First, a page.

|law.arizona.edu | Link April 24, 2013|
This week's three featured members of the Arizona Law community are student Alexandra Felchlin, Adjunct Professor Larry Hecker, and alumnus Fred Reish. Enjoy!
Until the footnotes,
|Alexandra Felchlin (Class of 2013)
Ali Felchlin came to Arizona Law with an interest in international law, and she's been able to indulge her interest in many ways, including experiencing what practicing is like across the pond.
"When I was looking at law schools, I was really interested in the International Trade and Business Law Certificate Program offered at the College. I've always been interested in working on a global scale, and this seemed to be the perfect place to get the legal education that would provide me with the opportunity. On top of that, generous scholarship support from Arizona Law made it very affordable to pursue the kind of legal education that I wanted."
Ali has been an active member of the Arizona Law community and says that her time here has been extremely beneficial. "The professors here - especially Professor Gantz who heads the International Law Certificate Program - had a direct impact on strengthening my legal skills, practically and theoretically, and have helped ensure that I will succeed in my future."
She utilized her education while interning at the US Embassy in London. While there, she worked in the Office of Management and was tasked with various jobs including researching the legal responsibilities for the Embassy in regard to various taxation issues under international law.
"One of my favorite jobs was organizing a joint-Mission (Embassy) Committee on Procurement," Ali said. "It meant that I got to interact and coordinate a committee that would have a lasting impact, not only on the US Embassy but also other embassies in London. In organizing the joint-Mission Committee, I had the opportunity to meet with members of several different Missions and learned how to work with people from all over the world, not just Europe."
Living and working abroad really agreed with her. "I absolutely loved it! I was lucky enough to find affordable (in London terms) housing in a very nice area of central London. It was a short commute to work on the Tube, and I was able to do all of the sightseeing that I wanted, including frequent trips to the National Gallery and the occasional Chelsea football game with my housemates. It was an amazing experience working and living in one of the world's most exciting cities."
After graduation, Ali plans to work for a government or corporation dealing with international trade disputes or customs law. And while she does enjoy the Tucson weather, she admits that she'd really like the opportunity to live abroad again and work with foreign governments.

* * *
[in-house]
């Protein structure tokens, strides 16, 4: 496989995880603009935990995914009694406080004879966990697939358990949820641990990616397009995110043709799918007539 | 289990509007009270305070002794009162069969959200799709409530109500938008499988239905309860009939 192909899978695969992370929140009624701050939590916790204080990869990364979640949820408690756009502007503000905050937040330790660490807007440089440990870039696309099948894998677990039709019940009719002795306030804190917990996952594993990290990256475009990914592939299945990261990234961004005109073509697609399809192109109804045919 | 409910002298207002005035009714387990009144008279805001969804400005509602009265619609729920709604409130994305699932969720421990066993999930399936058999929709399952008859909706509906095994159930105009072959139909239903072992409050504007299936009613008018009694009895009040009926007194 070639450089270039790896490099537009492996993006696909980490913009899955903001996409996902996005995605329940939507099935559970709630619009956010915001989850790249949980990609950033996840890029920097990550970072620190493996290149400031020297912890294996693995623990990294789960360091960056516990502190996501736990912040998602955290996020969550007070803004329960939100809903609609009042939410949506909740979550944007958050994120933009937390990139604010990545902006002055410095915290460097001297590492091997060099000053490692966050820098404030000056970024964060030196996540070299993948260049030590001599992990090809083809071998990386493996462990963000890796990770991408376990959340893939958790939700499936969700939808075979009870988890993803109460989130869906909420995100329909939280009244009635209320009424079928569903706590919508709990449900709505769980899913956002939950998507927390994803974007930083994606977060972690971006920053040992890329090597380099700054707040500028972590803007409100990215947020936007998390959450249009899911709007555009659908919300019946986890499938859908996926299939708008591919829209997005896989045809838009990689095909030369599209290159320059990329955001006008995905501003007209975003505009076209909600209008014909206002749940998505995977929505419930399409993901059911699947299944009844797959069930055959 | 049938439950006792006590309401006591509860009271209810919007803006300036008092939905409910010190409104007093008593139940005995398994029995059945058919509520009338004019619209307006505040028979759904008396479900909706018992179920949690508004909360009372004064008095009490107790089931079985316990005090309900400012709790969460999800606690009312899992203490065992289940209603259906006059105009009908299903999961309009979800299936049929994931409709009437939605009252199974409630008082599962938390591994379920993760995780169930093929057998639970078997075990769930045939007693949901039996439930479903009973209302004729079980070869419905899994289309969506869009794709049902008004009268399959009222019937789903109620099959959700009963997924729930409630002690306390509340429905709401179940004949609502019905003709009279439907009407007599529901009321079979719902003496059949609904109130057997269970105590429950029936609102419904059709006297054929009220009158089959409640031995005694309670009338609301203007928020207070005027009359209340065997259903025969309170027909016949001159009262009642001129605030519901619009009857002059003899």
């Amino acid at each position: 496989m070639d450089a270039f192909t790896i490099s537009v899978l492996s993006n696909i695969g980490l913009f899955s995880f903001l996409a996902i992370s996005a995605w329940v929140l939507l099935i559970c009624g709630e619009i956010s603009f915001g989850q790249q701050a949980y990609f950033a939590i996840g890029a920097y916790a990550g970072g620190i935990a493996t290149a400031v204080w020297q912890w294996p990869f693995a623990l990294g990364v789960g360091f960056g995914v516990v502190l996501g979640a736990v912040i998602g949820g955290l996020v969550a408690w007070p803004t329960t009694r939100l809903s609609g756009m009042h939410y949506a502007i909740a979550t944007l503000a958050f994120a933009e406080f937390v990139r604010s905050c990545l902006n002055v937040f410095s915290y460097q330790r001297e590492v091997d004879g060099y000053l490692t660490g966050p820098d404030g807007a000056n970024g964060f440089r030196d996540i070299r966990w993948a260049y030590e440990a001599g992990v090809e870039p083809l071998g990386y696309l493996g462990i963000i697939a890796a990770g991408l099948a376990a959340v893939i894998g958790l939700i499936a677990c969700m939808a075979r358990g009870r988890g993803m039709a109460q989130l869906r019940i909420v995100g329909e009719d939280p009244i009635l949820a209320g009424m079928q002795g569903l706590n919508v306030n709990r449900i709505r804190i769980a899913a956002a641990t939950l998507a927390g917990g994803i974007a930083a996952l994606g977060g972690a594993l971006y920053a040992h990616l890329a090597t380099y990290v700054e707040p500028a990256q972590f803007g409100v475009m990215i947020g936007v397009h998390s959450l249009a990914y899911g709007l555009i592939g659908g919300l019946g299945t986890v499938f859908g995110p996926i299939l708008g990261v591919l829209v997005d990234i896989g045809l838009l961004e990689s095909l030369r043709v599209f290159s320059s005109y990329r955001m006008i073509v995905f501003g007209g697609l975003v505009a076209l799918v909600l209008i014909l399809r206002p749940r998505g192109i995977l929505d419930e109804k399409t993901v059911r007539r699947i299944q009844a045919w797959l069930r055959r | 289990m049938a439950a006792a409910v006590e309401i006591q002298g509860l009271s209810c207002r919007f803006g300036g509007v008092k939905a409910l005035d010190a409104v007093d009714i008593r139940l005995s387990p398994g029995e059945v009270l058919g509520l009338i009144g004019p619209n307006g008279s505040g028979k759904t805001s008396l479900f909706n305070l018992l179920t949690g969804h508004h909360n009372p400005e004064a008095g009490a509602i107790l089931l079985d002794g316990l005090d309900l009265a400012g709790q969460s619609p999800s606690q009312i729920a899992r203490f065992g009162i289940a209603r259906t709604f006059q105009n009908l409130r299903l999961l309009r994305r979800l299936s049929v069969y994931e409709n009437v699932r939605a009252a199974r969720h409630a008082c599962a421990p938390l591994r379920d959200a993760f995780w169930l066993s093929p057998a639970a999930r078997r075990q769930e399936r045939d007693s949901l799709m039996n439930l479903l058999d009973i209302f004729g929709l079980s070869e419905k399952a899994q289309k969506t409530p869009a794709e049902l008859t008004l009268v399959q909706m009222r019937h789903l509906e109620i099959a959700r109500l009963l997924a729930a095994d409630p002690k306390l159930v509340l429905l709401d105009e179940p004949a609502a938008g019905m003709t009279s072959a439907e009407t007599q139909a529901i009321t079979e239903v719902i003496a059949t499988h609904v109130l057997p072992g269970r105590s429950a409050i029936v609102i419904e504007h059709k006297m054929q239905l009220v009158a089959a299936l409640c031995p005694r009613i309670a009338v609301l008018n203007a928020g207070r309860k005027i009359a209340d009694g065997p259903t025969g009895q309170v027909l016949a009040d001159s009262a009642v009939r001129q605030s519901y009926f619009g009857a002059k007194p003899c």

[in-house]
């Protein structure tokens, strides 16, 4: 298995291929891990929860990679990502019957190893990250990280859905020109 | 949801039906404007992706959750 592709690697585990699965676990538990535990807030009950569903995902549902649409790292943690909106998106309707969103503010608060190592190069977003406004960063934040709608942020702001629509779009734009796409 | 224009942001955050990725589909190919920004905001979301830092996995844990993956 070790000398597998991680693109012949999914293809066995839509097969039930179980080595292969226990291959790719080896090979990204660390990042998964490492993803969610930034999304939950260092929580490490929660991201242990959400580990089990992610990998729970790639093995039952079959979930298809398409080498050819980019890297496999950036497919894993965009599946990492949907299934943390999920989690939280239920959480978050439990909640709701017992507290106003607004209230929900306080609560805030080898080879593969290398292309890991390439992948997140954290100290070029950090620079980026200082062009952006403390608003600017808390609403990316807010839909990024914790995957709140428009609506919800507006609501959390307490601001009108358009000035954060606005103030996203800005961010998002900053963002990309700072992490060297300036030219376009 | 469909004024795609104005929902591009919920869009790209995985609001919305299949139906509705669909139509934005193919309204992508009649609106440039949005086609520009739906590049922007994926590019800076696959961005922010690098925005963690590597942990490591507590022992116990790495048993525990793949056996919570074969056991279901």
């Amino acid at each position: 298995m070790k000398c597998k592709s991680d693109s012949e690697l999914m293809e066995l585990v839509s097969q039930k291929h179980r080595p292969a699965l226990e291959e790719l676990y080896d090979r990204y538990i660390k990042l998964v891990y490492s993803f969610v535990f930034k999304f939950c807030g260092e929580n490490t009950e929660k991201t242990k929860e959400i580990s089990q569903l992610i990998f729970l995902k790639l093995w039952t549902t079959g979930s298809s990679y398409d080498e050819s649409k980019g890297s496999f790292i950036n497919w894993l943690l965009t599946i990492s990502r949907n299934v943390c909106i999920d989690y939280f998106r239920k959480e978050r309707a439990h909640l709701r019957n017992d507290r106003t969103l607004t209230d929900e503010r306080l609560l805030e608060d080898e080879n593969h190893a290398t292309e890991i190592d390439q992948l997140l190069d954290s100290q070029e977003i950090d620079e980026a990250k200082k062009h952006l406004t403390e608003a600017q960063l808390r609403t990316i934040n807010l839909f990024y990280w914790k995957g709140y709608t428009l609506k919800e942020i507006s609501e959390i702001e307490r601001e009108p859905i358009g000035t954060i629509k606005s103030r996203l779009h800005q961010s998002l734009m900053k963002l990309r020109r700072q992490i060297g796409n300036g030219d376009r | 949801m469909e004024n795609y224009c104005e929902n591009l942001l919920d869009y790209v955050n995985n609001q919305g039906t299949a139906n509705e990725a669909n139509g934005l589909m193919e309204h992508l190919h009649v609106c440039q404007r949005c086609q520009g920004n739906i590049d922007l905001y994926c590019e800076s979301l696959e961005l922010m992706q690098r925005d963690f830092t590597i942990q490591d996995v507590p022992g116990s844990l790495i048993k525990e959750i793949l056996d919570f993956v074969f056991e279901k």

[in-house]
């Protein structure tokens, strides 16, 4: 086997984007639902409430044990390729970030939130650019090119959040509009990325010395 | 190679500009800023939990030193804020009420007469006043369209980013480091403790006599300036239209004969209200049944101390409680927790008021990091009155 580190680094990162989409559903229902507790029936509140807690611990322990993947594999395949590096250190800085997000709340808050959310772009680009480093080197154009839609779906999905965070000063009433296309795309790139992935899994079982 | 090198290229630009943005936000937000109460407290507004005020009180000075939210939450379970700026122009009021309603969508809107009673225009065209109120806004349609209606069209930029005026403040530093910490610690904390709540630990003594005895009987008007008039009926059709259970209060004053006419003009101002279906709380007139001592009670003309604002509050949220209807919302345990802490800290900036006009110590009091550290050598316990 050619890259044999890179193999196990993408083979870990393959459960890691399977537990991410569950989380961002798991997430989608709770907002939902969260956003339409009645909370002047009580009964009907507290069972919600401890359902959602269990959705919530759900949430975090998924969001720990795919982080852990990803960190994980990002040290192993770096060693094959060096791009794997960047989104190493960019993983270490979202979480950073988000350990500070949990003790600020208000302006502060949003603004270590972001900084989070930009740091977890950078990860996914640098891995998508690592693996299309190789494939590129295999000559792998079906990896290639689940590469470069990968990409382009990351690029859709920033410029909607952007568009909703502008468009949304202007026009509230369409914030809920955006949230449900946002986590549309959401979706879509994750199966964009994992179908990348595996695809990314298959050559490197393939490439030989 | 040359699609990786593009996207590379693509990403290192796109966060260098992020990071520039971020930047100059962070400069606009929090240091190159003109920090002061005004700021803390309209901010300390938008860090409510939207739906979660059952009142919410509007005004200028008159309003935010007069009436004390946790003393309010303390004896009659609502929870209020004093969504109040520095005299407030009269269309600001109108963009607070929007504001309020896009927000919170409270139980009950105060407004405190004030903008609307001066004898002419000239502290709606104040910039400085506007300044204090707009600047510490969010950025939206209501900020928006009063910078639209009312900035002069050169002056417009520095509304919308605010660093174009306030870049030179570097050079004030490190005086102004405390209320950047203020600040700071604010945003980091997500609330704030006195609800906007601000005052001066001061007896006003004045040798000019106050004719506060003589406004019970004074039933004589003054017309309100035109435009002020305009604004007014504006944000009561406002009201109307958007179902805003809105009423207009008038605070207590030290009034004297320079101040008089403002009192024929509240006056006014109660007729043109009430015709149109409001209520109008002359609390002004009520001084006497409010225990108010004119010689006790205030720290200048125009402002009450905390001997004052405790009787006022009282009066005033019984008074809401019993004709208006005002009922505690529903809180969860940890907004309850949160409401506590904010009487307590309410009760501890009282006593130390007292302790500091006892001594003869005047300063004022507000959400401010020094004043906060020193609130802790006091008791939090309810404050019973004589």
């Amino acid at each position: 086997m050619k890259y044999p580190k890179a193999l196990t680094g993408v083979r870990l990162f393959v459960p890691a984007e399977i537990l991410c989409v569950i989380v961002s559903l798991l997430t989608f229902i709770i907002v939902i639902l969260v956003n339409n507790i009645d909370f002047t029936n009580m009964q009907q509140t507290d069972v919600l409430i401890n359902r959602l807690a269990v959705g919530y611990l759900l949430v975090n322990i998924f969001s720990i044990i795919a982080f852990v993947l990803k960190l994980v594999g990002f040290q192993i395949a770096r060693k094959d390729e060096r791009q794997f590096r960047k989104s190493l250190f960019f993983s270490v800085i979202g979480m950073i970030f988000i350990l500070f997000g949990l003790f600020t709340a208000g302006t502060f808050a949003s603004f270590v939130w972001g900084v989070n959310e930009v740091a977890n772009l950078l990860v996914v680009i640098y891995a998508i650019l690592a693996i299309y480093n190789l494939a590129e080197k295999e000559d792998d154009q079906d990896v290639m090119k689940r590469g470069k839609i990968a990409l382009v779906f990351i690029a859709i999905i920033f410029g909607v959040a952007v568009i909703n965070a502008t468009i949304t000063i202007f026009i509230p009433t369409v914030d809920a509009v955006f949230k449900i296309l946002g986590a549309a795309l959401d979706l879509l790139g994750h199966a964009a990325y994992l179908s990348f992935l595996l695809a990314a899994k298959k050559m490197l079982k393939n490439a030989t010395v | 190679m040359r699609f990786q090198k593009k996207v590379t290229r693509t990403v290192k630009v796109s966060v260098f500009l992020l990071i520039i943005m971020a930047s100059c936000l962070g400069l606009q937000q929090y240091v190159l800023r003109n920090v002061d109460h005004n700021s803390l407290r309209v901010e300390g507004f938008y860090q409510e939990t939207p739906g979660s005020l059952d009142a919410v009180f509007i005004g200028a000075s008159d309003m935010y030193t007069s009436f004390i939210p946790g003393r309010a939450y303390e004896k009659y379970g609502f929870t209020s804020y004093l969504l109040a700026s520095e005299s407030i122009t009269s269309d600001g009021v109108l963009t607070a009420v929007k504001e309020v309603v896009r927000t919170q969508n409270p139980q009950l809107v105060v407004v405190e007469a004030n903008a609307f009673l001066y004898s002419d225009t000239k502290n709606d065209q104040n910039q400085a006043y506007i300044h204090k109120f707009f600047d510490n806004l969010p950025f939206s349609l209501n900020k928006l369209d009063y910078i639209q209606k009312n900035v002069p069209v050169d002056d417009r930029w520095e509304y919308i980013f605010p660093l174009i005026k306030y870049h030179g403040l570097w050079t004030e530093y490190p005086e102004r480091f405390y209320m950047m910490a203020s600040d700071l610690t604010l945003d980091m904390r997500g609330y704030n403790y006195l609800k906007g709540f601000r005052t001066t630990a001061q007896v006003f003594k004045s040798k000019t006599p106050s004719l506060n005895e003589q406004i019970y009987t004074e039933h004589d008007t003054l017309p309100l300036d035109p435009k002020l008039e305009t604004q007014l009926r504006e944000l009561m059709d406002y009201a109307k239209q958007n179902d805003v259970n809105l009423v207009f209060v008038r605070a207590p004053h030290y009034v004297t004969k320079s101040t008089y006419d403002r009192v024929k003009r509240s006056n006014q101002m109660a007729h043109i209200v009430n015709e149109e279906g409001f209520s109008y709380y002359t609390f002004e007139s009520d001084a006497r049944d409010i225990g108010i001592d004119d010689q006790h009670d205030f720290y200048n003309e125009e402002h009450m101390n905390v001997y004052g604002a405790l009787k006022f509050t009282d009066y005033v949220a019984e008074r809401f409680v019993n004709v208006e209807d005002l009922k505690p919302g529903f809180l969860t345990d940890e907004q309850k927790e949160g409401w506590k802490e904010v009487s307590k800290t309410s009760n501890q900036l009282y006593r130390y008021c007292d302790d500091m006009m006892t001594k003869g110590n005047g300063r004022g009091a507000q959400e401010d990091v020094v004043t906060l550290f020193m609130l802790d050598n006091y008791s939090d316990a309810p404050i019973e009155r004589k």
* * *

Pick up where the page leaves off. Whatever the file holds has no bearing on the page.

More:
You can connect with Ali on her LinkedIn profile.
In 2007, Professor Larry Hecker took an opportunity to collaborate with the U of A business school, and students from both colleges have profited ever since.
"The opportunity to participate in an innovative and collaborative effort with the McGuire Center for Entrepreneurship was intriguing and also presented me with a tremendous opportunity to hone my own skills." In his own practice, Larry focuses on corporate law and securities regulation, real estate, business start-up, capital formation transactions, corporations, and corporate finance.
Within the first month of the Business / Law exchange course, entitled Law and Entrepreneurship, law students are assigned to business venture teams at the McGuire Center who are creating start-up companies from scratch, and those business venture teams become the "clients" of the law students for the rest of the year.
"The venture students are just formulating their ideas, and it's nice to have some legal input. One of the law students' first assignments is to identify the legal issues that the start-up needs to be sensitive to."
Law students assist their clients with choice of entity, intellectual property issues, trademarks, patents, securities regulations, immigration issues, FDA issues, interstate transportation, compliance with state liquor laws, and zoning requirements.
"One of my students had to draft a patent license agreement. The students do draft agreements, talk to their client about it, and then I review it," Larry said. "If a specialized issue comes up, members of the local bar are generous with their time and also help review documents for students."
During the second semester, most of the class time is used talking about the issues law students are working on with their venture team clients.
"We run it like a law firm," Larry said. "Each week when we meet as a class, part of our time, we say, 'OK. What issues are out there?' and we talk about problems or issues that one of the teams may have. It may be one of the students in the class has some expertise and can help their colleagues out. Just the way it would work in a law firm."
Some of the teams stay in contact after the year has ended. Sometimes, once students pass the bar, they become the legal representative for the startup business.
"The lawyer is already familiar with the business and issues involved. It saves time and is helpful for everyone," he said. Larry has also seen students gain a head start in the job market through the experience they gain in his class.
"Law students have a vast body of knowledge that they've dealt with primarily in a theoretical way. They come to my class knowing the law, but applying the law in a situation involving someone who doesn't speak law is the challenge."
That experience proves to be of real value to the students. "I had a call from a lawyer in Phoenix who was interested in one of my students. When I explained the program to him it was a plus, knowing that the catch-up time dealing with real-world situations would be less for someone who has already had that experience."